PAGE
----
Originally posted on Blackboard by Isabella Iupe
I found this project extremely interesting because the findings can now be used to change technology development projects in many underdeveloped nations. The project focused on bringing computers to schools and measuring the progress of the children who used computers compared to those who did not use computers. The findings showed that all children can actually learn how to use computers by themselves, independent of their educational background, literacy levels, gender or socio-economic level. They also found that since the learning is not necessarily forced, the children are much more likely to accept it and work collaboratively with one another to learn as much as they can. The study showed that the addition of a computer, without any lessons on how to use them, can improve the educational development of children. Since the study in India in 1999, the findings have been put in use in various developing countries, especially in South Africa.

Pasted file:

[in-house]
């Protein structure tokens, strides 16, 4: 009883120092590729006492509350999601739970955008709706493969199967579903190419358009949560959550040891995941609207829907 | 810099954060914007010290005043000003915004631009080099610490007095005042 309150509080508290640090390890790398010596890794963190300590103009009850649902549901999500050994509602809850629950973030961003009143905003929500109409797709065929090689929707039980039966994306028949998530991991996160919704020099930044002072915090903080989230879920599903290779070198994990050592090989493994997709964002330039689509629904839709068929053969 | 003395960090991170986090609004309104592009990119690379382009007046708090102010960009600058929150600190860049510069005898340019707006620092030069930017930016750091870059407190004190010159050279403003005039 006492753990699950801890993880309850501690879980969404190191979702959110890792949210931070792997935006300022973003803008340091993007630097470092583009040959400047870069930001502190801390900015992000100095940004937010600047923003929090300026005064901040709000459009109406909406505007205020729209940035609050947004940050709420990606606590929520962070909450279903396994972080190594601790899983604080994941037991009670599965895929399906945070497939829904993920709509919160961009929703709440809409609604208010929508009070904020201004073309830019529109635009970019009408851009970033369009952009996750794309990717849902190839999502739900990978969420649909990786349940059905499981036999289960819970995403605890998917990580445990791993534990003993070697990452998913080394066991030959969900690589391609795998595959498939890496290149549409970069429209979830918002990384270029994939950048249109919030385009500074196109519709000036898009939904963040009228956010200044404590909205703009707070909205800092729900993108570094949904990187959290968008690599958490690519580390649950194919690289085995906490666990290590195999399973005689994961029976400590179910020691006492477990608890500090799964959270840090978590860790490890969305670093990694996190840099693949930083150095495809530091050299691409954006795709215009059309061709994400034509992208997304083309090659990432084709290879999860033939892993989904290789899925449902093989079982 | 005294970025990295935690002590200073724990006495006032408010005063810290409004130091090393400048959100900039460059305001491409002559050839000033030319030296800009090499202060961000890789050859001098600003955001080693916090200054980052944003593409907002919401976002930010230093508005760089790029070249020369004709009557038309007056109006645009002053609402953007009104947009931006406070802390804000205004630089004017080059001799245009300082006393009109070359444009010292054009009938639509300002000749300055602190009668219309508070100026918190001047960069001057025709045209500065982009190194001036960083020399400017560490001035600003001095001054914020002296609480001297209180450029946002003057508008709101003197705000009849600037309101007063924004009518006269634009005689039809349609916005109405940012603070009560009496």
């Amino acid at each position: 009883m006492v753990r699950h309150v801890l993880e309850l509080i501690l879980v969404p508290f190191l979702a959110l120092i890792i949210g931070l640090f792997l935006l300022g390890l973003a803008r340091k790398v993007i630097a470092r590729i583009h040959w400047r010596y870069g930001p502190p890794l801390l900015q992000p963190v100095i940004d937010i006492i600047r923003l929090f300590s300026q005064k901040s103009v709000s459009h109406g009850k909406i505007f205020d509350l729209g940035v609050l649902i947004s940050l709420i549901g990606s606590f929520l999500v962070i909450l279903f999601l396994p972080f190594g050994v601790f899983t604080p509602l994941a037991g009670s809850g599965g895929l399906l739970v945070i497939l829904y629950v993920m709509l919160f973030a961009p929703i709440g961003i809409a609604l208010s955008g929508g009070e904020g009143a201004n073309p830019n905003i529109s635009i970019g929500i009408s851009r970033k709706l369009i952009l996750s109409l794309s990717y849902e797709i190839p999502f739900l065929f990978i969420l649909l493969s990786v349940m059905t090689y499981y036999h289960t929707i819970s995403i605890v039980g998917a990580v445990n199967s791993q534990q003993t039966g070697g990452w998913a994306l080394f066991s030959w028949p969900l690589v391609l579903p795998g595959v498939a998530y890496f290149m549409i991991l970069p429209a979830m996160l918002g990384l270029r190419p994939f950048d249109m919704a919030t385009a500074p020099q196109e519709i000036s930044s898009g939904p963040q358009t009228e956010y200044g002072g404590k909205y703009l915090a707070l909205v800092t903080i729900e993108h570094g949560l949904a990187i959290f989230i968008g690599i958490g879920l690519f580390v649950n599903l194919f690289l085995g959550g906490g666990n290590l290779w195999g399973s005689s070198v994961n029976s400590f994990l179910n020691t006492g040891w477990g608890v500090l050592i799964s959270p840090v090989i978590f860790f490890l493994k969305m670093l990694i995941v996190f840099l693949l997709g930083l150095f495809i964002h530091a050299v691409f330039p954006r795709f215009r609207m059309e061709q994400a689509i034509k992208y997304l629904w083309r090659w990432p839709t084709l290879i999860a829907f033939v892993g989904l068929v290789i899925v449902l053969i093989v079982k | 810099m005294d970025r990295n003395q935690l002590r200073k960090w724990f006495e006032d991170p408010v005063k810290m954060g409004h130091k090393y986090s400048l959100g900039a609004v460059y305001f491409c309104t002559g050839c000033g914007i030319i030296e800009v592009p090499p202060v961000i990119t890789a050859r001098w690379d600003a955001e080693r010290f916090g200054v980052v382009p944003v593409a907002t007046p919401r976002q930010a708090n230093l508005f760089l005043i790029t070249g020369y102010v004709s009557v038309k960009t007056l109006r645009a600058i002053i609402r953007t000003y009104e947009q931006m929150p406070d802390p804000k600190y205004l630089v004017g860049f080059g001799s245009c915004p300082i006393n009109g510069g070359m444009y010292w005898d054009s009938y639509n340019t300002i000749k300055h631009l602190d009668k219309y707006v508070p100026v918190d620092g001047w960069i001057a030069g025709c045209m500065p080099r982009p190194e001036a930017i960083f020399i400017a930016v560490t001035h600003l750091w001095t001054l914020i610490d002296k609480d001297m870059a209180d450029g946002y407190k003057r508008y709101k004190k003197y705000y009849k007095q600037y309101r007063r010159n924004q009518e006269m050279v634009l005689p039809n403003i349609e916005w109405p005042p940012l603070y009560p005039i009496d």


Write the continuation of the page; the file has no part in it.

The website for the says the Hole-in-the-Wall project is lighting the spark of learning. The mission also states “Today’s children need not only basic education, but also the ability to deal with an increasingly complex and connected world. We need to create inclusive educational solutions that address all sections of society and help transform them.”